Food Notes: Red Feather and Bittercreek reopen

SPECIAL TO THE STATESMANMay 24, 2013 

Red Feather Lounge and Bittercreek Alehouse reopened on May 15 after a monthlong remodel. Restaurateur Dave Krick and his crew have been busy since April 14 making much-needed modern upgrades to the sister establishments.

"Our big focus of the remodel, since these places do wear out over time, was to redo the hardwood floors and remodel the kitchen, resetting how the whole thing flowed," Krick said.

Bittercreek's kitchen was expanded, making it closer to Red Feather's kitchen and unifying both spaces. They also doubled the size of the prep area, enabling the cooks to process more whole animals, like lamb, hogs and chickens.

"This kitchen remodel allowed us to hone in on using more local food," Krick said.

Besides the floors and kitchen upgrades, Red Feather's bar also was completely retooled, bringing it into the 21st century.

"That bar is now a little larger, but most importantly, it now has more culinary capacity for our bartenders to make craft cocktails," Krick said, referring to all those inventive syrups and artisan ingredients that go into Red Feather's contemporary mixed drinks.

Both places also received vintage lighting and new artwork on the walls. Krick commissioned a local photographer to take black-and-white photos of the people who have supplied his restaurants with local products over the years.

Out front, a new vestibule with double-entry doors was built, and the patio space got a makeover, too, with a new awning, lighting and furniture.

MURPHY'S SEAFOOD SHUTS ITS DOORS

Murphy's Seafood & Steakhouse, a Boise dining landmark at 1555 Broadway Ave. for nearly 30 years, served its last meal May 23.

"We've been struggling for a number of years and didn't see anything getting better," said Kevin Martinez, regional manager for Ram International, which operated Murphy's.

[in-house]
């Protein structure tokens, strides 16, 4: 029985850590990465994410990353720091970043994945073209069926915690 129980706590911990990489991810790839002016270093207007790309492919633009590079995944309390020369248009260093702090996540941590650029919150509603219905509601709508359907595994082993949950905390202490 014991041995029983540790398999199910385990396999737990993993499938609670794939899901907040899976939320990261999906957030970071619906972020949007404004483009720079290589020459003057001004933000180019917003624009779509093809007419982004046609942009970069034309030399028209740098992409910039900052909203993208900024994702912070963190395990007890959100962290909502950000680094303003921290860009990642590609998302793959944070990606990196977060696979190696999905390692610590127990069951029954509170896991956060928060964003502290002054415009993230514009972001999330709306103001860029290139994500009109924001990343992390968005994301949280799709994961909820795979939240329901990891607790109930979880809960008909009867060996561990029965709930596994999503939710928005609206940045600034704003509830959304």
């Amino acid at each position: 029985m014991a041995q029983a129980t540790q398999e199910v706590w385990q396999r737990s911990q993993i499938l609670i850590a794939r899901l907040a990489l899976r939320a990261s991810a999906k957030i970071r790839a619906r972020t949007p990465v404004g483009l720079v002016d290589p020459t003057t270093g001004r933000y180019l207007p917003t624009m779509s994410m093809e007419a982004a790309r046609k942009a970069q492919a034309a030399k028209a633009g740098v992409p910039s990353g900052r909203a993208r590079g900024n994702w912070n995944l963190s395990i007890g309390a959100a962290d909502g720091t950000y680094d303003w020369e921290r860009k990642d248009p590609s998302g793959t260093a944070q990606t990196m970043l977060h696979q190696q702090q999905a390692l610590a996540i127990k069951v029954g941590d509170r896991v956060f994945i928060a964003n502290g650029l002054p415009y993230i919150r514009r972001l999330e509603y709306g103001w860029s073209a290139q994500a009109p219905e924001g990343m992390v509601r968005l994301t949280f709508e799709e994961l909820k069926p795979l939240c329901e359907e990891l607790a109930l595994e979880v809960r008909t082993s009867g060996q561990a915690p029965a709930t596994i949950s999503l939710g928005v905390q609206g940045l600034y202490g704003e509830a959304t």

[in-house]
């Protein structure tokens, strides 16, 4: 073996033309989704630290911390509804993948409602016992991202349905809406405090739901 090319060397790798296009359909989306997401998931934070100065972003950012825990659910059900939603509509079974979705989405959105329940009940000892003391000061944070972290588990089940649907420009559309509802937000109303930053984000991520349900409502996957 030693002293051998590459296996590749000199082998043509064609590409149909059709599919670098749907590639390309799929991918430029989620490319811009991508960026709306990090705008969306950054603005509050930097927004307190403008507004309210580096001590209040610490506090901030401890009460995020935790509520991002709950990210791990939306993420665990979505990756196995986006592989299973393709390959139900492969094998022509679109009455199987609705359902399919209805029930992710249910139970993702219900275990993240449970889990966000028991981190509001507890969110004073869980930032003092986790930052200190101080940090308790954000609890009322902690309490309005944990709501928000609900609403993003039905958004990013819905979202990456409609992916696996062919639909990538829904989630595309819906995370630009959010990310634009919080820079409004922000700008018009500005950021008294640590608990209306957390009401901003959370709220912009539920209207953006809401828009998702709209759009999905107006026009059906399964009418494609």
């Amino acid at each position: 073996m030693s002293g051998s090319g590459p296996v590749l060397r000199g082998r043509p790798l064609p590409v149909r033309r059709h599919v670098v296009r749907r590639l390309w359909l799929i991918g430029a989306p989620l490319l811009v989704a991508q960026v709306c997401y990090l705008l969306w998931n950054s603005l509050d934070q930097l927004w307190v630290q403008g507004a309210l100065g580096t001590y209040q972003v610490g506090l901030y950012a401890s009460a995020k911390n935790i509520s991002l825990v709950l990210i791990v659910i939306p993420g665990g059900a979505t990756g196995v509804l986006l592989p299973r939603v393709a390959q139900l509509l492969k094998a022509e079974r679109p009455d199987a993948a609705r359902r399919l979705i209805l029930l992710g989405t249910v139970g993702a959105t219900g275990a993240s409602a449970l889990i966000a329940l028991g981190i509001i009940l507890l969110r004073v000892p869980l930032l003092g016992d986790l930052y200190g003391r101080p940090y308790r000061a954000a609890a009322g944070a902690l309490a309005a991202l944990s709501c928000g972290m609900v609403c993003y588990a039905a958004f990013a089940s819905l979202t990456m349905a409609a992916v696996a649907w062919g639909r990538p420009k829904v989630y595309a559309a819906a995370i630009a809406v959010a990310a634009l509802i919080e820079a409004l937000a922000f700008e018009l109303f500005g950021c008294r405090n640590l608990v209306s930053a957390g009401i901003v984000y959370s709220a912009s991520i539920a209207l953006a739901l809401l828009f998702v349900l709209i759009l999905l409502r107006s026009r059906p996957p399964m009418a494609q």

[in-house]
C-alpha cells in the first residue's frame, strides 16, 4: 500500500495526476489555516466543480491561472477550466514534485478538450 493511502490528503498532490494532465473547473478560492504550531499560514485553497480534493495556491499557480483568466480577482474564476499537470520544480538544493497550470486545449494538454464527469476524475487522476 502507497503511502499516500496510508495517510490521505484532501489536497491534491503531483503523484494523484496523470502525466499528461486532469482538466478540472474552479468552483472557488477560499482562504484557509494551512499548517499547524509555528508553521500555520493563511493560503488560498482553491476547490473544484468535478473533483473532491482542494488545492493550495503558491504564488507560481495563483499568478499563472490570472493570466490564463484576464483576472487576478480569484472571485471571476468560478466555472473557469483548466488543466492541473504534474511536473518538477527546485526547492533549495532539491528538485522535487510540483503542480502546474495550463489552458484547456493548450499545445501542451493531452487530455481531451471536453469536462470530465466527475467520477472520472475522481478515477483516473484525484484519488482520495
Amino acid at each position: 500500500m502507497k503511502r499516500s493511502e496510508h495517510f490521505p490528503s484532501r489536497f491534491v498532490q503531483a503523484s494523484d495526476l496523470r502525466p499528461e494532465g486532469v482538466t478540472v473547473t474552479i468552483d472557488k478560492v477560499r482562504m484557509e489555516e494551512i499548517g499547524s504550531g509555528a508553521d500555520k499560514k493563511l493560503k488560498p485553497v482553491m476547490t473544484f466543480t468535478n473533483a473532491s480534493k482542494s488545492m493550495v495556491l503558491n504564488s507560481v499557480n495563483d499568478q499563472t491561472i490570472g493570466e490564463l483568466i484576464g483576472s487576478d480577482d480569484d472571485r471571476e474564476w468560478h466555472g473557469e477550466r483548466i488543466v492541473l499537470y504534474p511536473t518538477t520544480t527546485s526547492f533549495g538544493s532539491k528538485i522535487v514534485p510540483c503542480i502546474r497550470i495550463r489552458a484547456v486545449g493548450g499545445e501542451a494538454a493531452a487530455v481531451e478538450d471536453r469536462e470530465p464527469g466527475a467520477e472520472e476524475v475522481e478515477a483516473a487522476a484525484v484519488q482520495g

Martinez said he started his career with Ram International 27 years ago at Murphy's. He said it opened as Murphy's in December 1985 after operating as The Ram from 1973-1985.

SCHNITZEL GARTEN DEBUTS IN EAGLE

Schnitzel Garten is set to open this weekend near downtown Eagle, in the former La Tapatia spot next to Ahi Sushi Bar. The restaurant will host its grand opening celebration May 24-26.

Owner Courtland Hugues, who previously owned restaurants in central Germany, was surprised to find out not long after moving here that there were no German restaurants in the Treasure Valley.

"I kind of got out of the restaurant business, but I saw that the Boise area could use a place that served traditional German food," Hugues said.

Schnitzel Garten, at 1225 E. Winding Creek Drive, is the only bonafide German restaurant in Idaho. Expect to find classic German and central European dishes such as spaetzle (seasoned egg noodles), braised pork shank, goulash and breaded pork schnitzel.

"We'll be doing dishes from different parts of Germany throughout the seasons," he said.

Schnitzel Garten, which has an outdoor beer garden, offers an extensive selection of German beers - both in bottle and on draft - and German and Austrian wines.

CELEBRATE MEMORIAL DAY AT INDIAN CREEK WINERY

On May 27, Indian Creek Winery in Kuna will host a Memorial Day event called "Wishes & Wine," which benefits Wish Granters, an organization that helps adults who are terminally ill. Besides Indian Creek wines, people also can try wines from Sawtooth Winery, Split Rail Winery, Fujishin Family Cellars and Vale Wine Company. Riceworks and Big Daddy's BBQ will be dishing up food at the event, slated to run from 11 a.m. to 4 p.m. The entry fee is $15 per person. Indian Creek Winery is at 1000 N. McDermott Road.

SHOOT SOME STICK AT THE SHAK

The Shak Hawaiian Cafe at 2170 S. Broadway Ave. recently opened a 10-table pool room next to the restaurant. This is a good place to shoot some stick while enjoying a cold brew and some Spam musubi.

Statesman staff contributed to this article. Submit restaurant news to scene@idahostatesman.com at least one week prior to publication.

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